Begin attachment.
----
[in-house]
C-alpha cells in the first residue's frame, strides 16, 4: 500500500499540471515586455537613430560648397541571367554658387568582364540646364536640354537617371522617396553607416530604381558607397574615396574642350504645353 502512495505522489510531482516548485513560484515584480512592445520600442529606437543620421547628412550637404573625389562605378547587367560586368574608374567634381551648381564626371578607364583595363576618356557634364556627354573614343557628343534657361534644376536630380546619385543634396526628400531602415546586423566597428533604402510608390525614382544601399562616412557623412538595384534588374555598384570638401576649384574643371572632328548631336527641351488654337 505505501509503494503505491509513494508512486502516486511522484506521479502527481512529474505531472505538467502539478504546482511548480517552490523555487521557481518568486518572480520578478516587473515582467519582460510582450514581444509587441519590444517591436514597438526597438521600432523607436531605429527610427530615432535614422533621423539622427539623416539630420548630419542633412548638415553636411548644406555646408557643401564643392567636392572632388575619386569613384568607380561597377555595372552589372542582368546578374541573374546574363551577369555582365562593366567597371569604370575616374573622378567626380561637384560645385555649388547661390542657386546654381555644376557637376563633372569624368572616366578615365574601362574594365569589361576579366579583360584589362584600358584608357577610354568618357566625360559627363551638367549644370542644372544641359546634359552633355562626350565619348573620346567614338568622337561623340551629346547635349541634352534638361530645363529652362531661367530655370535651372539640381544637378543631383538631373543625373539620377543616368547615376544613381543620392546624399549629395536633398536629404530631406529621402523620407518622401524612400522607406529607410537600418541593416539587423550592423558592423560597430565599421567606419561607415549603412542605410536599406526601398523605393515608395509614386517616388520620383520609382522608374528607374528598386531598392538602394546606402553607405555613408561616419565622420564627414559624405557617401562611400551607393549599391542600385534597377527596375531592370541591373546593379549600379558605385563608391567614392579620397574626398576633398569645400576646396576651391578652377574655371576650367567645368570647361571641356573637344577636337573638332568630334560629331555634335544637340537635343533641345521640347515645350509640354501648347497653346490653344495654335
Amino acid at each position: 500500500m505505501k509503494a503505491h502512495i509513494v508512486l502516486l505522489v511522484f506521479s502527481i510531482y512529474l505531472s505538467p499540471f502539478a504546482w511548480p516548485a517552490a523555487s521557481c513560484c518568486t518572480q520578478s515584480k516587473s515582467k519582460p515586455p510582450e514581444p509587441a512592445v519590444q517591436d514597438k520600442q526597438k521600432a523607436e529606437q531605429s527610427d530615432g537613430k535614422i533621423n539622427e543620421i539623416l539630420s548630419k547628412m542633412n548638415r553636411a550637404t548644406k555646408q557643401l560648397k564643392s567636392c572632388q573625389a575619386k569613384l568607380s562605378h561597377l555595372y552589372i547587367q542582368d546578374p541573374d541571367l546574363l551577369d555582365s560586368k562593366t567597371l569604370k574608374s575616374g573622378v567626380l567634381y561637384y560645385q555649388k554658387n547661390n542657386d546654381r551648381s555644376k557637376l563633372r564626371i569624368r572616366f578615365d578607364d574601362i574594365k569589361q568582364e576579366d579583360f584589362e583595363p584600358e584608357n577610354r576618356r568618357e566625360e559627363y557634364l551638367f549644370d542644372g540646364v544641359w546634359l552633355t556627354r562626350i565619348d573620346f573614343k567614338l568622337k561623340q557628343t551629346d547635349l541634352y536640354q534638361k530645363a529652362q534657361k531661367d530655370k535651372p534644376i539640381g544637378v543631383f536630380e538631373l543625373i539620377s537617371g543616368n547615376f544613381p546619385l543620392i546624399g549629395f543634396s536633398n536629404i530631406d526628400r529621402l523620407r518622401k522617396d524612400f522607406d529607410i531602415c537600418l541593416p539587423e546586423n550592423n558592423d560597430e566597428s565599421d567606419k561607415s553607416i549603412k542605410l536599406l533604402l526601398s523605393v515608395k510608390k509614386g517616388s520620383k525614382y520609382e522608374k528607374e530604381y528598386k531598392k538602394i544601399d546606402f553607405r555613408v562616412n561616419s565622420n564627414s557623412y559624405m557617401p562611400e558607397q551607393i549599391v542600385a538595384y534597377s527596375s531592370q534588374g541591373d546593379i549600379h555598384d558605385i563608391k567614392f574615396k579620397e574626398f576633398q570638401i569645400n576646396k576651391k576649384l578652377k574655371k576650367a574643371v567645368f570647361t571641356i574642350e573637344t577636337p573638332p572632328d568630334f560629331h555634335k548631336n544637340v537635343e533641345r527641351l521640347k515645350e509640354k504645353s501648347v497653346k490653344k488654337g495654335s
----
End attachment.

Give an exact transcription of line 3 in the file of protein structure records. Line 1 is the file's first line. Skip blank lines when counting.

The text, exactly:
Amino acid at each position: 500500500m505505501k509503494a503505491h502512495i509513494v508512486l502516486l505522489v511522484f506521479s502527481i510531482y512529474l505531472s505538467p499540471f502539478a504546482w511548480p516548485a517552490a523555487s521557481c513560484c518568486t518572480q520578478s515584480k516587473s515582467k519582460p515586455p510582450e514581444p509587441a512592445v519590444q517591436d514597438k520600442q526597438k521600432a523607436e529606437q531605429s527610427d530615432g537613430k535614422i533621423n539622427e543620421i539623416l539630420s548630419k547628412m542633412n548638415r553636411a550637404t548644406k555646408q557643401l560648397k564643392s567636392c572632388q573625389a575619386k569613384l568607380s562605378h561597377l555595372y552589372i547587367q542582368d546578374p541573374d541571367l546574363l551577369d555582365s560586368k562593366t567597371l569604370k574608374s575616374g573622378v567626380l567634381y561637384y560645385q555649388k554658387n547661390n542657386d546654381r551648381s555644376k557637376l563633372r564626371i569624368r572616366f578615365d578607364d574601362i574594365k569589361q568582364e576579366d579583360f584589362e583595363p584600358e584608357n577610354r576618356r568618357e566625360e559627363y557634364l551638367f549644370d542644372g540646364v544641359w546634359l552633355t556627354r562626350i565619348d573620346f573614343k567614338l568622337k561623340q557628343t551629346d547635349l541634352y536640354q534638361k530645363a529652362q534657361k531661367d530655370k535651372p534644376i539640381g544637378v543631383f536630380e538631373l543625373i539620377s537617371g543616368n547615376f544613381p546619385l543620392i546624399g549629395f543634396s536633398n536629404i530631406d526628400r529621402l523620407r518622401k522617396d524612400f522607406d529607410i531602415c537600418l541593416p539587423e546586423n550592423n558592423d560597430e566597428s565599421d567606419k561607415s553607416i549603412k542605410l536599406l533604402l526601398s523605393v515608395k510608390k509614386g517616388s520620383k525614382y520609382e522608374k528607374e530604381y528598386k531598392k538602394i544601399d546606402f553607405r555613408v562616412n561616419s565622420n564627414s557623412y559624405m557617401p562611400e558607397q551607393i549599391v542600385a538595384y534597377s527596375s531592370q534588374g541591373d546593379i549600379h555598384d558605385i563608391k567614392f574615396k579620397e574626398f576633398q570638401i569645400n576646396k576651391k576649384l578652377k574655371k576650367a574643371v567645368f570647361t571641356i574642350e573637344t577636337p573638332p572632328d568630334f560629331h555634335k548631336n544637340v537635343e533641345r527641351l521640347k515645350e509640354k504645353s501648347v497653346k490653344k488654337g495654335s